Tight with money and unsure of free agency, Pacers trade 57th pick to New York for cash

Almost five hours into the draft, the Pacers were finally on the clock. With the guy they targeted taken a few picks prior, the team opted to trade its 57th selection to New York, who took Louis Labeyrie, in exchange for cash. Having already traded their first-round pick, the Pacers didn’t add to their roster Thursday night.

“Well, that was a waste of two weeks,” Pacers President Larry Bird joked with reporters after the draft had concluded.

Bird said it’s awful feeling to go through everything they did only to do nothing. But they all felt that it was the right decision.

“It just goes to show you, you got to be in the first round,” Bird said. “You like to be there and it’s more exciting. … The decision was made if our guy’s not there, were just not going to make the pick and that’s what happened.”

Bird refused to reveal who the mystery player was.

“Can’t remember,” he said. “We brought him in. He played very well. Our scouts scouted him all year. We all liked him and we thought maybe he’d get there. But he didn’t so there’s no use to just taking someone and then cutting him three weeks later. My owner don’t like to sell picks. He don’t want no part of that but that’s the only option we had.”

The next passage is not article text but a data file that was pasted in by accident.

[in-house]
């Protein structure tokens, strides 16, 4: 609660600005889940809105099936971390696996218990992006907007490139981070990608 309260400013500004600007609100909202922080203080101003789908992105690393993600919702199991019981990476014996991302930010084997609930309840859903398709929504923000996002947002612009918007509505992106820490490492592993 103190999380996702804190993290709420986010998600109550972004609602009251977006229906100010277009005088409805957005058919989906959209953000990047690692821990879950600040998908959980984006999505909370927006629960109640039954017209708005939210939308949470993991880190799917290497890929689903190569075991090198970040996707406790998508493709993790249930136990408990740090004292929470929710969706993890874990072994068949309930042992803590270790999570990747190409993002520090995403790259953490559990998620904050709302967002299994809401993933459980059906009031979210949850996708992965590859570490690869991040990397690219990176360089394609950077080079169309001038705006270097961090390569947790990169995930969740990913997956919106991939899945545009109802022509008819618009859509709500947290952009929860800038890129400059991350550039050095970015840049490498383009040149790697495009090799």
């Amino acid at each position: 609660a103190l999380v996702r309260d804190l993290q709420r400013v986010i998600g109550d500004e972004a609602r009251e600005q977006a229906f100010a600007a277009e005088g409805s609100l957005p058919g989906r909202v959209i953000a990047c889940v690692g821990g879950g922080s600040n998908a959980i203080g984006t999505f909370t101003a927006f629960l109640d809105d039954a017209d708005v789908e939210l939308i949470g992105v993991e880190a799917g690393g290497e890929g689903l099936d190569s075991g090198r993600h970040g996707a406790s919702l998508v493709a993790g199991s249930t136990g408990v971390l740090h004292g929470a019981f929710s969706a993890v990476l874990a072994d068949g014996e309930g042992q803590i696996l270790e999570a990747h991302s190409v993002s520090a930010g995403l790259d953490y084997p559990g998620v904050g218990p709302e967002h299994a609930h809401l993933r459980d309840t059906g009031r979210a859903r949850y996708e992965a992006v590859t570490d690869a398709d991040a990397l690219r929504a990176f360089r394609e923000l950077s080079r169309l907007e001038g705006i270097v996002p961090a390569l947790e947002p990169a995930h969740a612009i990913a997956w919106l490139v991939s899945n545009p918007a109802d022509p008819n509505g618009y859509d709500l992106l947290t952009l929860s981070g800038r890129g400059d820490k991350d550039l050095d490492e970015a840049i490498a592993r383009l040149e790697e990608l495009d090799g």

There were, however, opportunities for them to move into the first round.

“But the (tax) penalty is getting higher and higher in this league,” Bird explained. “It’s more than just swapping future picks. And there was a couple guys in the first round we thought late in the 20s we would really like to have but they were gone also.”

The Pacers had nearly 50 players in for workouts, however only two workouts with 12 guys total were made public.

They were without a first-round pick (No. 27) after trading it, along with Miles Plumlee and Gerald Green, last July for the rights to Luis Scola, a veteran power forward Pacers President Larry Bird coveted for years now. Phoenix opted to take Serbian Bogdan Bogdanovic with that pick.

Still, Bird doesn’t regret that move.

“…You look up there at the 27th pick, you can’t get a better player than him for what we’re trying to do here,” he said of Scola.

“The only reason we didn’t pick a player is because we don’t know what is going to happen in free agency,” Bird added. “And this is one year we are tight on money. If our guy wasn’t there, we weren’t going to take a stab at it because we got Lance [Stephenson], we got Lavoy [Allen], we got some other guys we’re looking at. In free agency, you never know where we’re going to be. Our owner (Herb Simon) said we can spend up to the tax. That’s what we’re looking forward to do.”

The Pacers have eight players with guaranteed contracts next season. Both Luis Scola and Donald Sloan’s deals are not fully guaranteed. The team’s No. 1 goal this offseason is re-signing guard Lance Stephenson, who is due his first big contract. They can begin negotiating on July 1, the first day of free agency.

Bird spoke with Stephenson again on Thursday and he has a good feel of the situation. Bird made it clear to Stephenson what he’d expect of him should he return.